While the CAA made several amendments to the Bankruptcy Code benefitting consumer and chapter 13 debtors, the focus of this client alert was on the several amendments benefiting or purporting to benefit small business debtors as well as their creditors impacted by the Covid-19 pandemic.  That said, the ultimate refusal of the SBA to make PPP loans eligible to debtors in chapter 11 bankruptcy is disappointing and seemingly at odds with the underlying intent of Congress to allow such loans to chapter 11 debtors as reflected in section 320 of Title III of the CAA. Also, notably missing from the CAA was any proposed extension of the one-year sunset provision in the CARES Act regarding the increase in the maximum qualifying debt threshold for subchapter V small business debtors from $2,725,625 to $7,500,000.  As of today, this CARES Act amendment is set to expire on March 27, 2021 unless Congress acts before then.  However, a review of the House’s draft bill on the next go-around of Covid-19 relief, entitled the American Rescue Plan Act of 2021, contains no provision for extending this higher qualifying debt threshold amendment.[5]  If this amendment is allowed to expire on March 27, 2021, distressed small business debtors with secured and unsecured debts aggregating up to the higher $7,500,000 threshold, who are otherwise not eligible for a PPP loan and will need bankruptcy relief, should be ready to file before the March 27th deadline.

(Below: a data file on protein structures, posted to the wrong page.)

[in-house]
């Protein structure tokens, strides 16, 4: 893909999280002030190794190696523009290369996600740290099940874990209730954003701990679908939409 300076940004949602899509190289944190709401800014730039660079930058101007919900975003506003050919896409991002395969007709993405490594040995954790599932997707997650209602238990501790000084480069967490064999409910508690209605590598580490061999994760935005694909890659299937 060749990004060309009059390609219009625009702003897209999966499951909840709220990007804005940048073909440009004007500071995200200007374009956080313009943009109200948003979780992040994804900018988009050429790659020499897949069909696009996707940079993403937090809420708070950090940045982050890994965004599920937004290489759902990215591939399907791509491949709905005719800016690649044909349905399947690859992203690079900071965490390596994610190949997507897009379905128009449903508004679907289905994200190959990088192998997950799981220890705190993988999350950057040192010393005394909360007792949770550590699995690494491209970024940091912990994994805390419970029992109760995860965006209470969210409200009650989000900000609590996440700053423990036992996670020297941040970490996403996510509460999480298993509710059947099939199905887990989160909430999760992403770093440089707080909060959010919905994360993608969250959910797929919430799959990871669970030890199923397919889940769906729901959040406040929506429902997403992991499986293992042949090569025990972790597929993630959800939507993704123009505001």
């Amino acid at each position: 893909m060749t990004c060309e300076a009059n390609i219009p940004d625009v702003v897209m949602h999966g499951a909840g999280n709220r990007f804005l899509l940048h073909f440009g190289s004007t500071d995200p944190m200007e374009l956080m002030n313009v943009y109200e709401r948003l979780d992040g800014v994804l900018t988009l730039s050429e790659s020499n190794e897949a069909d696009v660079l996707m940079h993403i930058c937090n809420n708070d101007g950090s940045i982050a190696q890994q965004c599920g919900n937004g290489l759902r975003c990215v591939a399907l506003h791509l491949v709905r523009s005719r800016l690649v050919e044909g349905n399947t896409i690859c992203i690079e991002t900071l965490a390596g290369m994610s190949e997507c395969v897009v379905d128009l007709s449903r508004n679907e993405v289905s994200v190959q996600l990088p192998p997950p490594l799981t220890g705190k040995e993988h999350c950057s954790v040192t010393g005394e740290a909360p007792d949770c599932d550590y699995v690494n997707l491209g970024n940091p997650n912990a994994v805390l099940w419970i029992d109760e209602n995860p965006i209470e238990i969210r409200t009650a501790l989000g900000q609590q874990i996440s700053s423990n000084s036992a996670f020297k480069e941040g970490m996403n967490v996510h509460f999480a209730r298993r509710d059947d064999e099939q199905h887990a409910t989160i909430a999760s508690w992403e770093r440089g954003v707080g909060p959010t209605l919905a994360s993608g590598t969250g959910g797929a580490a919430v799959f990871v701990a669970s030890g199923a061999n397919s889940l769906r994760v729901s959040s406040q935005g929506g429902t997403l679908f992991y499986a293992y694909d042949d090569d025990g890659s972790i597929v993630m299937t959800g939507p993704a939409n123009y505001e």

As always, Butzel Long will continue to monitor the situation and will report on any significant changes or developments on this front.

For further information, feel free to contact Tom Radom (the author) or Max Newman. 

Thomas Radom

Max Newman

[1] The full text of the Act, in condensed form, can be found at

[2] See e.g. In re Springfield Hospital, Inc., 618 B.R. 70, 80-93 (Bankr. D. Vt. June 22, 2020) (ruling for debtor) (appeal pending to 2nd Cir.); In re Roman Catholic Church of Archdiocese of Santa Fe, 615 BR 644 (Bankr. D. NM) (ruling for debtor); In re Gateway Radiology Consultants, P.C., 983 F.3d 1239 (11th Cir. Dec. 22, 2020) (reversing bankruptcy court’s ruling for debtor); In re Hildago County Emergency Service Foundation, 962 F.3d 838 (5th Cir June 22.2020) (holding that SBA did not exceed its authority in issuing a rule making bankruptcy debtors ineligible for PPP loans).

[3] Subchapter V of Chapter 11 was created by the Small Business Reorganization Act of 2019, which Butzel Long covered in previous client alerts. See, Revisions to Chapter 11 Create New Opportunities for Small Business Reorganization, dated February 7, 2020; Cares Act Provides Greater Relief for Financially Distressed Small Businesses under the Small Business Reorganization Act, dated March 30, 2020. 

[4] See,

[5] See,